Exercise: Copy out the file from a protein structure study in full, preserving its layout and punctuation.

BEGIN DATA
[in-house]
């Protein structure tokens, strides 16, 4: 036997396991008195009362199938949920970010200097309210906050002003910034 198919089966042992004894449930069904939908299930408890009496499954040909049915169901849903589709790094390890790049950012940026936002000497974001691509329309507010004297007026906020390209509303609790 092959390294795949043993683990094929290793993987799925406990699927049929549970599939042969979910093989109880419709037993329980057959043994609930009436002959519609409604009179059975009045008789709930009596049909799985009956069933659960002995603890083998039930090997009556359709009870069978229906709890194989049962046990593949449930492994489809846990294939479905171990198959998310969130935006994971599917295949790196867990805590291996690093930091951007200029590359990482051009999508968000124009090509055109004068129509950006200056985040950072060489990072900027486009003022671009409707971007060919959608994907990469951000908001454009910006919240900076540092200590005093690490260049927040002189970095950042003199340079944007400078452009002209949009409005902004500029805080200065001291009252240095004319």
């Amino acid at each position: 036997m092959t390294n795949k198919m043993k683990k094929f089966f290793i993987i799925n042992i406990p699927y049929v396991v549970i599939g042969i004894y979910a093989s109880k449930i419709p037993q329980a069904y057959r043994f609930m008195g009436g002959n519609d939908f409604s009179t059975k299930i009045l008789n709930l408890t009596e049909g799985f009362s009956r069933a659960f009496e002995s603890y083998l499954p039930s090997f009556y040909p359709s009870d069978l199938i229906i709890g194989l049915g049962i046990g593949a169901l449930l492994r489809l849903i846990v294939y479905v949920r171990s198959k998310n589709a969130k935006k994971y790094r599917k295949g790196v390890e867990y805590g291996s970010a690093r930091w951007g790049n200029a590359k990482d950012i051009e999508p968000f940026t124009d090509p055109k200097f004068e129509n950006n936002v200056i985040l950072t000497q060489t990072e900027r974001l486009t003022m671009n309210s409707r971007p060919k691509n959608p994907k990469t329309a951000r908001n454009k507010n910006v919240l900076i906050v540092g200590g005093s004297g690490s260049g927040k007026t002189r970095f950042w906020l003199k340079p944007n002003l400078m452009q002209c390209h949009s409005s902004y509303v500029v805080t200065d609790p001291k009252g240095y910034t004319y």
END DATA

[in-house]
């Protein structure tokens, strides 16, 4: 036997396991008195009362199938949920970010200097309210906050002003910034 198919089966042992004894449930069904939908299930408890009496499954040909049915169901849903589709790094390890790049950012940026936002000497974001691509329309507010004297007026906020390209509303609790 092959390294795949043993683990094929290793993987799925406990699927049929549970599939042969979910093989109880419709037993329980057959043994609930009436002959519609409604009179059975009045008789709930009596049909799985009956069933659960002995603890083998039930090997009556359709009870069978229906709890194989049962046990593949449930492994489809846990294939479905171990198959998310969130935006994971599917295949790196867990805590291996690093930091951007200029590359990482051009999508968000124009090509055109004068129509950006200056985040950072060489990072900027486009003022671009409707971007060919959608994907990469951000908001454009910006919240900076540092200590005093690490260049927040002189970095950042003199340079944007400078452009002209949009409005902004500029805080200065001291009252240095004319």
């Amino acid at each position: 036997m092959t390294n795949k198919m043993k683990k094929f089966f290793i993987i799925n042992i406990p699927y049929v396991v549970i599939g042969i004894y979910a093989s109880k449930i419709p037993q329980a069904y057959r043994f609930m008195g009436g002959n519609d939908f409604s009179t059975k299930i009045l008789n709930l408890t009596e049909g799985f009362s009956r069933a659960f009496e002995s603890y083998l499954p039930s090997f009556y040909p359709s009870d069978l199938i229906i709890g194989l049915g049962i046990g593949a169901l449930l492994r489809l849903i846990v294939y479905v949920r171990s198959k998310n589709a969130k935006k994971y790094r599917k295949g790196v390890e867990y805590g291996s970010a690093r930091w951007g790049n200029a590359k990482d950012i051009e999508p968000f940026t124009d090509p055109k200097f004068e129509n950006n936002v200056i985040l950072t000497q060489t990072e900027r974001l486009t003022m671009n309210s409707r971007p060919k691509n959608p994907k990469t329309a951000r908001n454009k507010n910006v919240l900076i906050v540092g200590g005093s004297g690490s260049g927040k007026t002189r970095f950042w906020l003199k340079p944007n002003l400078m452009q002209c390209h949009s409005s902004y509303v500029v805080t200065d609790p001291k009252g240095y910034t004319y």